SGU Episode 446
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|SGU Episode 446|
|February 1 2014|
|SGU 445||SGU 447|
|S: Steven Novella|
|R: Rebecca Watson|
|B: Bob Novella|
|J: Jay Novella|
|E: Evan Bernstein|
|Quote of the Week|
|Sometimes it happens that a man's intellectual horizon becomes smaller and smaller, and as the radius approaches zero it concentrates on one point. And then that becomes his point of view.|
You're listening to the Skeptics' Guide to the Universe, your escape to reality.
This Day in Skepticism (2:21)
- February 1, 1859: Happy birthday to Lydia DeWitt, who conducted important research on the pathology of tuberculosis.http://en.wikipedia.org/wiki/Lydia_Maria_Adams_DeWitt
S: All right, well, Rebecca, tell us what's special about today.
R: Today is the birthday of Lydia Maria Adams DeWitt! Hurray!
S: Of course it is.
E: Happy birthday.
R: February 1st, 1859. DeWitt did, she was a doctor. She earned her Doctor of Medicine in 1898.
S: That's impressive.
R: Yeah, her Bachelor of Science in 1899, at the University of Michigan, both of them. And she did some very important research in pathology, and particularly, she studied the pathology of tuberculosis, and helped work on chemotherapy for tuberculosis.
She was excluded from the University of Michigan Faculty Research Club because she was a woman. And so she founded and headed up the Women's Research Club, which she started in 1902, and which I believe still exists today. It exists as a way to help women in the sciences at University of Michigan.
The other fun fact about DeWitt is that she was featured in the very first edition of the biographical catalogue American Men of Science, for her work in microscopic anatomy
R: and neuroanatomy.
B: Awesome. Okay!
R: So yeah, the first edition of American Men of Science, but for some reason, it took American Men of Science until the 1970's to change their name to American Men and Women of Science. But, yeah.
R: So, happy birthday, Lydia Maria Addams DeWitt.
S: Yeah, cool. You know, the work she did in tuberculosis didn't lead directly to a cure. I mean, obviously that didn't come 'till antibiotics a lot later. But it did sort of set the stage for later developments.
S: TB was, you know, that's one of those things that's not really on the radar very much in public consciousness, right?
S: You guys ever worry about TB?
E: Oh yeah, in hospitals, they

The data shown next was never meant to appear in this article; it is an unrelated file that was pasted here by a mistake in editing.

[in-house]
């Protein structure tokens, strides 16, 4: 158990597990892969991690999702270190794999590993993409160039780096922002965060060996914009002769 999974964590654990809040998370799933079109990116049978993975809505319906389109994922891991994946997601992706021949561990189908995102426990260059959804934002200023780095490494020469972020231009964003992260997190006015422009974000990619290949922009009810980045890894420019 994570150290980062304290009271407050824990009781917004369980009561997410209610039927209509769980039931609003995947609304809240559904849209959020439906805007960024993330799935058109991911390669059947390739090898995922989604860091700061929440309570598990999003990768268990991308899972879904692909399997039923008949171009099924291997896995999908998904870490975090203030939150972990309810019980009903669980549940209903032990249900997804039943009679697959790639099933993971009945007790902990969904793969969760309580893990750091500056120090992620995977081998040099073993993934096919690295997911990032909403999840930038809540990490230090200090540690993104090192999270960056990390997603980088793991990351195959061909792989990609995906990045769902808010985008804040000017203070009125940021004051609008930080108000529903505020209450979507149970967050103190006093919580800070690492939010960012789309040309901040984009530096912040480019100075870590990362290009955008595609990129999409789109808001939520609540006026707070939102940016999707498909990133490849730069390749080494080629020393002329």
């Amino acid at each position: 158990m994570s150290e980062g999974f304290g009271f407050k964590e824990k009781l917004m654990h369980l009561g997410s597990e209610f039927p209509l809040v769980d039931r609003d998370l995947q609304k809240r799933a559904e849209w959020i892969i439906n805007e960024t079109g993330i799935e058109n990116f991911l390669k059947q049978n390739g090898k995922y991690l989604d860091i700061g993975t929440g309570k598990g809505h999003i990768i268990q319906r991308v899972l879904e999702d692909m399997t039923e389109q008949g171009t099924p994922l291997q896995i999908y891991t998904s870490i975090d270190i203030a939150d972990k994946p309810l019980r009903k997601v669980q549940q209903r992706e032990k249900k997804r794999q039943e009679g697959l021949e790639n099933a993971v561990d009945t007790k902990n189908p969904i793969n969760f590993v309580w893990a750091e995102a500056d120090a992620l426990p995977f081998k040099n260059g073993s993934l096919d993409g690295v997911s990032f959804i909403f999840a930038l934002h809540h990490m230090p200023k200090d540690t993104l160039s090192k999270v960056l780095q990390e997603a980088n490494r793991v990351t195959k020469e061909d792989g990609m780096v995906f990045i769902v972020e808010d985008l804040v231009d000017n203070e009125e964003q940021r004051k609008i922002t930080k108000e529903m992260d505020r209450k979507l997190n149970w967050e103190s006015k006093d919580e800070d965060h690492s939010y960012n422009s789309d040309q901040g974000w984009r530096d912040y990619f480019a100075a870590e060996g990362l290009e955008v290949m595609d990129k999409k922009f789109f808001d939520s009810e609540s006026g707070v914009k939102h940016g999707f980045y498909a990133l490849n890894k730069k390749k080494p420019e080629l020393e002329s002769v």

S: In hospitals, yeah.
S: In hospitals.
S: But outside of hospitals, I never hear people, nobody asks me about this. It doesn't seem like it's one of those things. But before antibiotics, there were entire hospitals dedicated to warehousing people with TB. It was a major, major illness, you know?
R: Um hmm
S: And still is a problem. It's starting to work its way back because of multiple antibiotic resistant strains.
J: What does it, Steve, what are the symptoms? What does it do to you, and can it kill you?
S: Yeah, it gives you a chronic pneumonia, essentially. So people tend, will have this chronic cough that never seems to go away. And it's a wasting disease. It used to be called "Consumption."
S: 'Cause people would get really
R: It's not to be what people suspected vampires were, ages ago, because you would just sort of waste away to nothing. And so it was thought that magical powers were somehow draining the blood and the health from otherwise perfectly healthy people.
S: There could be other complications. It could infect other organ systems as well.
Special Report (5:28)
No Black Holes? ()
Giant Stones in Egypt ()
Who's That Noisy ()
- Answer to last week: first voice recording
Questions and Emails
Question #1: Mithras ()
I was recently surprised to learn that my understanding of Mithras debunking the originality of Jesus was fundamentally incorrect. According to http://en.wikipedia.org/wiki/Mithras_in_comparison_with_other_belief_systems, at least, the New Atheist claim that Mithras predates Jesus is incorrect. I now see that this article is under review as being biased toward Christian apologists. Wherever the truth lies on this particular issue, the article got me thinking: are there any common atheist (or skeptic) talking points that are fundamentally incorrect, or perhaps presented more simplistically than an honest discussion of the truth aught to be? Thanks, big fan of the show,Ryan CiuffetelliGoshen, New York
Science or Fiction ()
Item #1: A team of physicists report that they have, for the first time, created a magnetic monopole in a laboratory. Item #2: Researchers find that some children who were born blind can still have significant development of vision following corrective surgery even as old as 15 years. Item #3: A new study finds that antioxidants speed the progression of lung cancer in mice.
Skeptical Quote of the Week ()
'Sometimes it happens that a man's intellectual horizon becomes smaller and smaller, and as the radius approaches zero it concentrates on one point. And then that becomes his point of view.' — David Hilbert
- Rogues on Other Podcasts:
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